"My opinion is that neither the US nor the Europeans should risk a trade war," German Economics Minister Peter Altmaier told the German broadcaster ARD. He expressed a commitment to talks and discussions rather than punitive tariffs on US goods. According to Altmaier, the possible trade war can hit transatlantic relations.
"The trade policy of the last 40 years is at stake," Altmaier said, indicating that trade relations were a major EU-US sticking point, along with customs issues, defense and NATO spending, and the Iran deal.
The politician, who represents Angela Merkel’s Christian Democratic Union in the government, advised that Europe should put an offer for the US on the table. Germany's federal government has debated whether a more comprehensive trade deal with the US apart from the tariff policy should be hammered out.
He said that he thinks it is “not smart" for the EU to impose tariffs on the certain US imports, as it proposed doing in response to possible metal tariffs for the EU steel and aluminum.
"We should not embrace the approach of Donald Trump," he said, stressing that companies and consumers will have to carry the burden of higher tariff barriers.
Altmaier’s statements fall in line with the position voiced by Chairman of the Foreign Affairs Committee of the German Parliament. Earlier, Norbert Roettgen told the broadcaster ARD that the EU should not, and according to him, possibly won’t “take any retaliatory measures that are, but should stand by its conviction and position, which is that all issues should be settled with a comprehensive trade deal.” He prepared himself for "pinpricks" to make it clear for the US that they cut themselves "in their own flesh" with the tariffs.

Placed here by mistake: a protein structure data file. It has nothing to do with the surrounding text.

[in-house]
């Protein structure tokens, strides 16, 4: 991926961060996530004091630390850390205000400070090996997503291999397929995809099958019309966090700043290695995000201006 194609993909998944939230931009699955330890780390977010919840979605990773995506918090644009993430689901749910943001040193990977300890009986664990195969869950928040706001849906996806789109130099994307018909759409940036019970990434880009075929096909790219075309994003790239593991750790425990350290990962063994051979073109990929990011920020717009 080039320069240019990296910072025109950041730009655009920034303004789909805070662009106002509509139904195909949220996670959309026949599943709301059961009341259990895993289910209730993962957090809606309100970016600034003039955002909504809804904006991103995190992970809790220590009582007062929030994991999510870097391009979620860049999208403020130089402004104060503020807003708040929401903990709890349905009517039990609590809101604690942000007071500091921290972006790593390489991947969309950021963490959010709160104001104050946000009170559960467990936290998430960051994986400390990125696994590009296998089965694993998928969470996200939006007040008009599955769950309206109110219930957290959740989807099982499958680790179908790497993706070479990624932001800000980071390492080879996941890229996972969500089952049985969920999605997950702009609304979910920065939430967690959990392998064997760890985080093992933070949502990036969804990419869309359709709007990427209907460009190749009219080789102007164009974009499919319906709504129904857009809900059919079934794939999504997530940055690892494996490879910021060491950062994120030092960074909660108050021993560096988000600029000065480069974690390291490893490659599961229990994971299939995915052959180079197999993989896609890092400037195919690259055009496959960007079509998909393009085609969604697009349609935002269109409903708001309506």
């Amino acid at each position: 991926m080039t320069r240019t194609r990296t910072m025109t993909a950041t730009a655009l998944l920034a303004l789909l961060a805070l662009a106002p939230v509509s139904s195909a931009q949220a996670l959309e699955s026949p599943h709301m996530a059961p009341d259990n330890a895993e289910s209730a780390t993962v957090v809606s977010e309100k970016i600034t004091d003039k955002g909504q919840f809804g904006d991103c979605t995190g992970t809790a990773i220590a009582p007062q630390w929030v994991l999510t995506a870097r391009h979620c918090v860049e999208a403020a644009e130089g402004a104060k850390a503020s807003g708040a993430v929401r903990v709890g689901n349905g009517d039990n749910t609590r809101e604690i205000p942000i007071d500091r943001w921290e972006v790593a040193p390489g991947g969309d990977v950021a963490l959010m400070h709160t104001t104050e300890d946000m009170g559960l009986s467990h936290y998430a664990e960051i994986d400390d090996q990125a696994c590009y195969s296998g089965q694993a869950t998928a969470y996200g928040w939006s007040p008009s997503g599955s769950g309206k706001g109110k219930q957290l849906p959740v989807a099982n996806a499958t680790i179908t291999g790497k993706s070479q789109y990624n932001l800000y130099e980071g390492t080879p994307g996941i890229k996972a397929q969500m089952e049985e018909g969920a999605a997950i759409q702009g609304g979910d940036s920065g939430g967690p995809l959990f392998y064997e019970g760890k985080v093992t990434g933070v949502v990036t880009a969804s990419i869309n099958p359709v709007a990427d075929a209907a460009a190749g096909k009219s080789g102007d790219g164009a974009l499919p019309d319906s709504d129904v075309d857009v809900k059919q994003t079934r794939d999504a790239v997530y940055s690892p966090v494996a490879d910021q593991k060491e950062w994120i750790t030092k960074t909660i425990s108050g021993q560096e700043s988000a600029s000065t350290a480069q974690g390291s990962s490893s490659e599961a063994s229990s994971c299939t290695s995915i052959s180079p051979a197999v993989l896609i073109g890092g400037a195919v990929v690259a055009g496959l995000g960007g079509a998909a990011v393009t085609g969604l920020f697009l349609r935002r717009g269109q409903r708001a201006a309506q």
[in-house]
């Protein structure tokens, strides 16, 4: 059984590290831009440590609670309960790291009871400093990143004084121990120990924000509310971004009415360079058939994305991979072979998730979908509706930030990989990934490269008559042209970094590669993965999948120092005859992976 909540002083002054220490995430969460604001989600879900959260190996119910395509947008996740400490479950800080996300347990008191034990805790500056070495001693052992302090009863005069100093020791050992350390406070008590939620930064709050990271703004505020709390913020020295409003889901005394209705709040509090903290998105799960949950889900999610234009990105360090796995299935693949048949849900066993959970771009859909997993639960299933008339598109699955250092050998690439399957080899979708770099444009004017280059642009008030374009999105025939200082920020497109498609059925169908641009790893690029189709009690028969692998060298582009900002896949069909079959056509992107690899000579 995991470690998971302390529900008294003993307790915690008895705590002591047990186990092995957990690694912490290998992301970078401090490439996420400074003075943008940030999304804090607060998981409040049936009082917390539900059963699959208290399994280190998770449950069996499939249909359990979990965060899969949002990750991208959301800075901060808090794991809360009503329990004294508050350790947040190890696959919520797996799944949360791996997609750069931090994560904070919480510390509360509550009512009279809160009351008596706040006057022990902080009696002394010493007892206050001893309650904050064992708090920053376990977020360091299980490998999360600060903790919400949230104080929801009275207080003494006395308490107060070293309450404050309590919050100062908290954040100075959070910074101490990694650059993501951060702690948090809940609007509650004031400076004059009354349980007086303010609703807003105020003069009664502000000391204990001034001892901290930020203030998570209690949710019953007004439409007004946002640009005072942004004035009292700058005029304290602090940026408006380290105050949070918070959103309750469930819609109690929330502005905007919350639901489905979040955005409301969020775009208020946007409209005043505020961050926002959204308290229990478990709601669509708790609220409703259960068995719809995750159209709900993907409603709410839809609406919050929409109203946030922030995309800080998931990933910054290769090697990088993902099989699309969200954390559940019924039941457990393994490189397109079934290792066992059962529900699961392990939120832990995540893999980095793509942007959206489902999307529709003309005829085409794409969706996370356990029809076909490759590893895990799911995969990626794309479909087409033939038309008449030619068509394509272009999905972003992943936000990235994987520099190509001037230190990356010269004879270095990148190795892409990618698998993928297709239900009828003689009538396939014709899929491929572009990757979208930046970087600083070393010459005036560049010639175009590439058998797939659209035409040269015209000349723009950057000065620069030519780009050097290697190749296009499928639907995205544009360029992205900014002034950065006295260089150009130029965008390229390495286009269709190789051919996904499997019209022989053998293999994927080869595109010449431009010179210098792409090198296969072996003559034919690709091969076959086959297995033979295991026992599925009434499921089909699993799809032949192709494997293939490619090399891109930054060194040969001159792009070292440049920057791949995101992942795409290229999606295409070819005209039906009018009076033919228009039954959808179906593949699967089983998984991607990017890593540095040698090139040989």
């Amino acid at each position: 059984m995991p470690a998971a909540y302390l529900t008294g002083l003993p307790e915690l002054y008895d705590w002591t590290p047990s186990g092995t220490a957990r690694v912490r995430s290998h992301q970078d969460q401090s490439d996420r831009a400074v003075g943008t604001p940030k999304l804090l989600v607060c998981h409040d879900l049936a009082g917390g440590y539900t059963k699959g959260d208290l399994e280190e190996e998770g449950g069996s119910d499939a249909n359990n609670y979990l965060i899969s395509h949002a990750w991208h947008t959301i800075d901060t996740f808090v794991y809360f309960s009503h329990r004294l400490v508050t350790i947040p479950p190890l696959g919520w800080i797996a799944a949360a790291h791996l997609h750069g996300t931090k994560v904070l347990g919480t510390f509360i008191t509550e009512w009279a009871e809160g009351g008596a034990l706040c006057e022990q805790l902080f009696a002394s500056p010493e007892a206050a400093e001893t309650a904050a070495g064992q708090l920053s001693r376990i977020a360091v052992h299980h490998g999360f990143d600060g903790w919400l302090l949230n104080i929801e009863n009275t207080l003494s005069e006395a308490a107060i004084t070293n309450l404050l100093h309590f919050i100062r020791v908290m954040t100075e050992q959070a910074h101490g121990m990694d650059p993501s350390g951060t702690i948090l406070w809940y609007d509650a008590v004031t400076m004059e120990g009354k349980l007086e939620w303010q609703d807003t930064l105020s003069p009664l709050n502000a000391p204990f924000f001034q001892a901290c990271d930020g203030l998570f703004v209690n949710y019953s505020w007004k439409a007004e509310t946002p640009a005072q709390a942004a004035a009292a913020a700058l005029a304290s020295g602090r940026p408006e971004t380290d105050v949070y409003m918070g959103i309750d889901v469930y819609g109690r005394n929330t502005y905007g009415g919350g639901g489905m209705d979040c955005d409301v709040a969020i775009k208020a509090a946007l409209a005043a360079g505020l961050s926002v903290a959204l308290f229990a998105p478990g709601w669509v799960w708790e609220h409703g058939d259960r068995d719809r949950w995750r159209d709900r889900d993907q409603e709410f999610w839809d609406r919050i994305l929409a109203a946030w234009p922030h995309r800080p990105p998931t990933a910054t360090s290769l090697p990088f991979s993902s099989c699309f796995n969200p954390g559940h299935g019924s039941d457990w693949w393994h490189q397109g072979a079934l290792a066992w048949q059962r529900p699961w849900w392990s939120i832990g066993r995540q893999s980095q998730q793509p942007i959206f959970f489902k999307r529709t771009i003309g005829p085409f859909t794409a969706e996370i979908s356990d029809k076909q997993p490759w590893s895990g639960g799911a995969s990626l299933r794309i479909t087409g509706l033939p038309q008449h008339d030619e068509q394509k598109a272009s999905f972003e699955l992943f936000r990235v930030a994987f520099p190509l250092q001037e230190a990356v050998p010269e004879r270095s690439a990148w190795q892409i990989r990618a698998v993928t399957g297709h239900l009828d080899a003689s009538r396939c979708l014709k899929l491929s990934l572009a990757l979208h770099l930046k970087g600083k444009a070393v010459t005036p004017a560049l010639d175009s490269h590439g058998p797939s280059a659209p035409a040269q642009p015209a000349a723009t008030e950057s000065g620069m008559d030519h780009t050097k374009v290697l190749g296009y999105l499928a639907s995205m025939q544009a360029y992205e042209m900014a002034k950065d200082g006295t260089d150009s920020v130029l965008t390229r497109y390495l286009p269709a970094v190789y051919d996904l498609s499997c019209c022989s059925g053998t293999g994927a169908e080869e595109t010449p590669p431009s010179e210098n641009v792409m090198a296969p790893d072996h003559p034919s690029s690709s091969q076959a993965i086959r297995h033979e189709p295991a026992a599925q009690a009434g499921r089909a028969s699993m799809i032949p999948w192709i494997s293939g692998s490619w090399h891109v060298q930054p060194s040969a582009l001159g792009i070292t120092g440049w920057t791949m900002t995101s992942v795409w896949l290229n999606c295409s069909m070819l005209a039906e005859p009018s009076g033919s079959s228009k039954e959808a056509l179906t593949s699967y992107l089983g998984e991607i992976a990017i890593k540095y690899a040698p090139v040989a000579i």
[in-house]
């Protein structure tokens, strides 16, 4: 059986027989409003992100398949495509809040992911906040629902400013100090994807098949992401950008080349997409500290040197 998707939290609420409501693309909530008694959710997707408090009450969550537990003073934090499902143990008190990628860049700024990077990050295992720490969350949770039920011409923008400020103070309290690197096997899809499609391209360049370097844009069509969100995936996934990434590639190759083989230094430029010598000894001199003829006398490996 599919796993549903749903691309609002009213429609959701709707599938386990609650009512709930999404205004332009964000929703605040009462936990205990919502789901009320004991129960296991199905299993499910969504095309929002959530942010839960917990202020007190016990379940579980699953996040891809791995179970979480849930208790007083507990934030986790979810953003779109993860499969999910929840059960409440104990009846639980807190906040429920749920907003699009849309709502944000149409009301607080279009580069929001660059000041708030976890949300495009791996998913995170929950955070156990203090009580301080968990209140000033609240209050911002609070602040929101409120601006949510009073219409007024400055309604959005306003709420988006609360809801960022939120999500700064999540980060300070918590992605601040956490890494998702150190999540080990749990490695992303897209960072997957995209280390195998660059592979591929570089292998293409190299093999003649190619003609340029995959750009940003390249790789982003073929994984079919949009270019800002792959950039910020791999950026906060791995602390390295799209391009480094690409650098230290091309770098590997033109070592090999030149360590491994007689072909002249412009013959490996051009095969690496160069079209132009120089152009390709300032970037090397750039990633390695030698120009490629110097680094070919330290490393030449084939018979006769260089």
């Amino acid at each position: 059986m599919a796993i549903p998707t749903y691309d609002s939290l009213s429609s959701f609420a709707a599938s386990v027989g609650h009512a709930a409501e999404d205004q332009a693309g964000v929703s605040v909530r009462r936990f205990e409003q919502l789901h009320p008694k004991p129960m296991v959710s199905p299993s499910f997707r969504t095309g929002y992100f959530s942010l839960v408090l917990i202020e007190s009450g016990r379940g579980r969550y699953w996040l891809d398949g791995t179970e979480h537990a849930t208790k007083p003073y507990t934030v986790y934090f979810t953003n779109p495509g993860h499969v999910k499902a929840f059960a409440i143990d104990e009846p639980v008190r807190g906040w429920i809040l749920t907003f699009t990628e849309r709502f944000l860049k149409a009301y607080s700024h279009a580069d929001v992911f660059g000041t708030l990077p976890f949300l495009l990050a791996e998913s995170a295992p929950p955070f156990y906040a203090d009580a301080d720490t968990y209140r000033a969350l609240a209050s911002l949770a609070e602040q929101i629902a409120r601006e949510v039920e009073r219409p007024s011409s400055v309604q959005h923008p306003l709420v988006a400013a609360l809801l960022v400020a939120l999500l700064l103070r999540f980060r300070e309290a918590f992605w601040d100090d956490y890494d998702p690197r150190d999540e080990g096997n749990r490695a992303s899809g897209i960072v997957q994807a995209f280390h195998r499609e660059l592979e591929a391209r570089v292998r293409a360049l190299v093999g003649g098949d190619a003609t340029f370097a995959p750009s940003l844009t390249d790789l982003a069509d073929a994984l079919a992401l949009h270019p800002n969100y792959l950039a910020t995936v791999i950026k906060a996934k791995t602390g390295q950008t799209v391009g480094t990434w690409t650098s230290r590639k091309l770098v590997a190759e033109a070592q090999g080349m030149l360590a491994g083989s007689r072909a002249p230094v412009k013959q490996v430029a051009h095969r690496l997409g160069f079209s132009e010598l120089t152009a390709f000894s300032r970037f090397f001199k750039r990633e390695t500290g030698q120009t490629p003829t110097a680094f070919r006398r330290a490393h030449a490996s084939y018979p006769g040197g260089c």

EU Set for Tough Line Ahead of “T-Day”
The EU Trade Commissioner advocated a tough approach, dismissing any possibility of negotiations with the US until Europe is guaranteed an "unconditional and permanent" exemption from tariffs. Moreover, Cecilia Malmstroem has drafted a list of US imported goods, which could be taxed in response for not granting the EU permanent exemption. Beside iron and steel, these are orange juice, jeans, whiskey and Harley-Davidson motorcycles.
The EU was temporarily excluded from the higher aluminum and steel tariffs imposed by Donald Trump in March as a protective measure for the US producers, along with the US’ other key trading partners Canada, South Korea and Mexico.The White House is set to decide by May 1, whether the EU gets permanent exemptions.
This became one of the topics of the talks between Donald Trump and Angela Merkel, as the German Chancellor visited the White House last week. It remained unclear if the US plans to grant the permanent exclusion.
“The president will decide – that’s very clear. We had an exchange of views on the current state of affairs and the negotiations. The decision lies with the president,” Merkel told the reporters after the meeting, while Trump complained that the US and Germany “need a reciprocal relationship, which we don't have.”